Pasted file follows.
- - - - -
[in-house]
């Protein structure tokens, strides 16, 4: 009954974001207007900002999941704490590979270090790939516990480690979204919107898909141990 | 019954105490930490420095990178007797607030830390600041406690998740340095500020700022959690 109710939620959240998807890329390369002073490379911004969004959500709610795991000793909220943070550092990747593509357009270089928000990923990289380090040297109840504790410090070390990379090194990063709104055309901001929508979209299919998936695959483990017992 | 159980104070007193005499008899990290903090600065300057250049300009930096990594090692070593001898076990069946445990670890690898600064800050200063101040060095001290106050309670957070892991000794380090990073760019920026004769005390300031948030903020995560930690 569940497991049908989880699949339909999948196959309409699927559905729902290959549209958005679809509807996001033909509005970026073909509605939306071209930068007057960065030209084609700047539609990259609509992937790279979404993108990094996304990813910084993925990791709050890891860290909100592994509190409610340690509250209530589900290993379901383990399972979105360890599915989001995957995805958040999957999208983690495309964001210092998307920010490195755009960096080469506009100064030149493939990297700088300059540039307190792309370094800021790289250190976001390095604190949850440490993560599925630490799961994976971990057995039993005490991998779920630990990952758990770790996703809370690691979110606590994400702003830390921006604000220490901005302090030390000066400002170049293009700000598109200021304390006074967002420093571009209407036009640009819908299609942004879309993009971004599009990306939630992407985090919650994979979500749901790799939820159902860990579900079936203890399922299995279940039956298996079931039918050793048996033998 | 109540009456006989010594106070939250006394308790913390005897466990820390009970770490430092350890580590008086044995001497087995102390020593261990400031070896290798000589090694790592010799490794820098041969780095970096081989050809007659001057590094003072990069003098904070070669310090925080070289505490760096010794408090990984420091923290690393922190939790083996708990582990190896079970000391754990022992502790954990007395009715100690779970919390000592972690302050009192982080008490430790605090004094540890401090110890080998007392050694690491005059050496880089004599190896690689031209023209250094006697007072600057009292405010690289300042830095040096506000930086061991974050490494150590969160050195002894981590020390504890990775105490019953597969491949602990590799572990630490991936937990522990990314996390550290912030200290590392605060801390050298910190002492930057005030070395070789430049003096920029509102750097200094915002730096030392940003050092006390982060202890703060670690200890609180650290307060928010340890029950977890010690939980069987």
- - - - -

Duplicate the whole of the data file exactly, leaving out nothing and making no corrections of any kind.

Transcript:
[in-house]
């Protein structure tokens, strides 16, 4: 009954974001207007900002999941704490590979270090790939516990480690979204919107898909141990 | 019954105490930490420095990178007797607030830390600041406690998740340095500020700022959690 109710939620959240998807890329390369002073490379911004969004959500709610795991000793909220943070550092990747593509357009270089928000990923990289380090040297109840504790410090070390990379090194990063709104055309901001929508979209299919998936695959483990017992 | 159980104070007193005499008899990290903090600065300057250049300009930096990594090692070593001898076990069946445990670890690898600064800050200063101040060095001290106050309670957070892991000794380090990073760019920026004769005390300031948030903020995560930690 569940497991049908989880699949339909999948196959309409699927559905729902290959549209958005679809509807996001033909509005970026073909509605939306071209930068007057960065030209084609700047539609990259609509992937790279979404993108990094996304990813910084993925990791709050890891860290909100592994509190409610340690509250209530589900290993379901383990399972979105360890599915989001995957995805958040999957999208983690495309964001210092998307920010490195755009960096080469506009100064030149493939990297700088300059540039307190792309370094800021790289250190976001390095604190949850440490993560599925630490799961994976971990057995039993005490991998779920630990990952758990770790996703809370690691979110606590994400702003830390921006604000220490901005302090030390000066400002170049293009700000598109200021304390006074967002420093571009209407036009640009819908299609942004879309993009971004599009990306939630992407985090919650994979979500749901790799939820159902860990579900079936203890399922299995279940039956298996079931039918050793048996033998 | 109540009456006989010594106070939250006394308790913390005897466990820390009970770490430092350890580590008086044995001497087995102390020593261990400031070896290798000589090694790592010799490794820098041969780095970096081989050809007659001057590094003072990069003098904070070669310090925080070289505490760096010794408090990984420091923290690393922190939790083996708990582990190896079970000391754990022992502790954990007395009715100690779970919390000592972690302050009192982080008490430790605090004094540890401090110890080998007392050694690491005059050496880089004599190896690689031209023209250094006697007072600057009292405010690289300042830095040096506000930086061991974050490494150590969160050195002894981590020390504890990775105490019953597969491949602990590799572990630490991936937990522990990314996390550290912030200290590392605060801390050298910190002492930057005030070395070789430049003096920029509102750097200094915002730096030392940003050092006390982060202890703060670690200890609180650290307060928010340890029950977890010690939980069987």